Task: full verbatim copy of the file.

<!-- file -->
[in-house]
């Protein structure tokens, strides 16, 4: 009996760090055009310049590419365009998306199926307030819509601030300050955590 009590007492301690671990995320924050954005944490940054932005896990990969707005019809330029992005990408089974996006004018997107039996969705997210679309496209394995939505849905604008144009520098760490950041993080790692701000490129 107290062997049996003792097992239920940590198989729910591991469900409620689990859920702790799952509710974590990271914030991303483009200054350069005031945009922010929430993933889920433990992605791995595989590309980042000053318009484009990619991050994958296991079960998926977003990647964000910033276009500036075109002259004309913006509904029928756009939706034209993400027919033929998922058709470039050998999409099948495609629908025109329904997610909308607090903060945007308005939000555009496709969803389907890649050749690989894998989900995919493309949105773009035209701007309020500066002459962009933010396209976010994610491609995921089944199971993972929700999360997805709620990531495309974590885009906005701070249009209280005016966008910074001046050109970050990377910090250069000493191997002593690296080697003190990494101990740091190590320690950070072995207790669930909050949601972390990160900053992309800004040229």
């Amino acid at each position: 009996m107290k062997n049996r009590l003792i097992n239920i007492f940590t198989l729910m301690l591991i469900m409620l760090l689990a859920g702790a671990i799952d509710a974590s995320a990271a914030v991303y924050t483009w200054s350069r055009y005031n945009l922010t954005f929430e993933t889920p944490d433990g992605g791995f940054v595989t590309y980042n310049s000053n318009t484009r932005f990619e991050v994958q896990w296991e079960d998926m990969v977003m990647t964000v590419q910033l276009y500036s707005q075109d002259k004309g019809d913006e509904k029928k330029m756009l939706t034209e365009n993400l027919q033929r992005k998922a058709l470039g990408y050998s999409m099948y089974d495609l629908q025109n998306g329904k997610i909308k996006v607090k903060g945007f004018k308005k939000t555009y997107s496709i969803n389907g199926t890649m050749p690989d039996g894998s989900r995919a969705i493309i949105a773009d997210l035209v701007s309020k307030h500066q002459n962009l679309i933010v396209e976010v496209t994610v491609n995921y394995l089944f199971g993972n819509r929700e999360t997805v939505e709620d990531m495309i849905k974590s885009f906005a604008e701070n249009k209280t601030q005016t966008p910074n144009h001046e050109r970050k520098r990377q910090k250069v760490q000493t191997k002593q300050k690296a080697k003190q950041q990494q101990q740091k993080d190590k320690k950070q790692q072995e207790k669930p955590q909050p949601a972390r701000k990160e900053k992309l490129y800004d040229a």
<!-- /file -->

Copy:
[in-house]
């Protein structure tokens, strides 16, 4: 009996760090055009310049590419365009998306199926307030819509601030300050955590 009590007492301690671990995320924050954005944490940054932005896990990969707005019809330029992005990408089974996006004018997107039996969705997210679309496209394995939505849905604008144009520098760490950041993080790692701000490129 107290062997049996003792097992239920940590198989729910591991469900409620689990859920702790799952509710974590990271914030991303483009200054350069005031945009922010929430993933889920433990992605791995595989590309980042000053318009484009990619991050994958296991079960998926977003990647964000910033276009500036075109002259004309913006509904029928756009939706034209993400027919033929998922058709470039050998999409099948495609629908025109329904997610909308607090903060945007308005939000555009496709969803389907890649050749690989894998989900995919493309949105773009035209701007309020500066002459962009933010396209976010994610491609995921089944199971993972929700999360997805709620990531495309974590885009906005701070249009209280005016966008910074001046050109970050990377910090250069000493191997002593690296080697003190990494101990740091190590320690950070072995207790669930909050949601972390990160900053992309800004040229």
């Amino acid at each position: 009996m107290k062997n049996r009590l003792i097992n239920i007492f940590t198989l729910m301690l591991i469900m409620l760090l689990a859920g702790a671990i799952d509710a974590s995320a990271a914030v991303y924050t483009w200054s350069r055009y005031n945009l922010t954005f929430e993933t889920p944490d433990g992605g791995f940054v595989t590309y980042n310049s000053n318009t484009r932005f990619e991050v994958q896990w296991e079960d998926m990969v977003m990647t964000v590419q910033l276009y500036s707005q075109d002259k004309g019809d913006e509904k029928k330029m756009l939706t034209e365009n993400l027919q033929r992005k998922a058709l470039g990408y050998s999409m099948y089974d495609l629908q025109n998306g329904k997610i909308k996006v607090k903060g945007f004018k308005k939000t555009y997107s496709i969803n389907g199926t890649m050749p690989d039996g894998s989900r995919a969705i493309i949105a773009d997210l035209v701007s309020k307030h500066q002459n962009l679309i933010v396209e976010v496209t994610v491609n995921y394995l089944f199971g993972n819509r929700e999360t997805v939505e709620d990531m495309i849905k974590s885009f906005a604008e701070n249009k209280t601030q005016t966008p910074n144009h001046e050109r970050k520098r990377q910090k250069v760490q000493t191997k002593q300050k690296a080697k003190q950041q990494q101990q740091k993080d190590k320690k950070q790692q072995e207790k669930p955590q909050p949601a972390r701000k990160e900053k992309l490129y800004d040229a």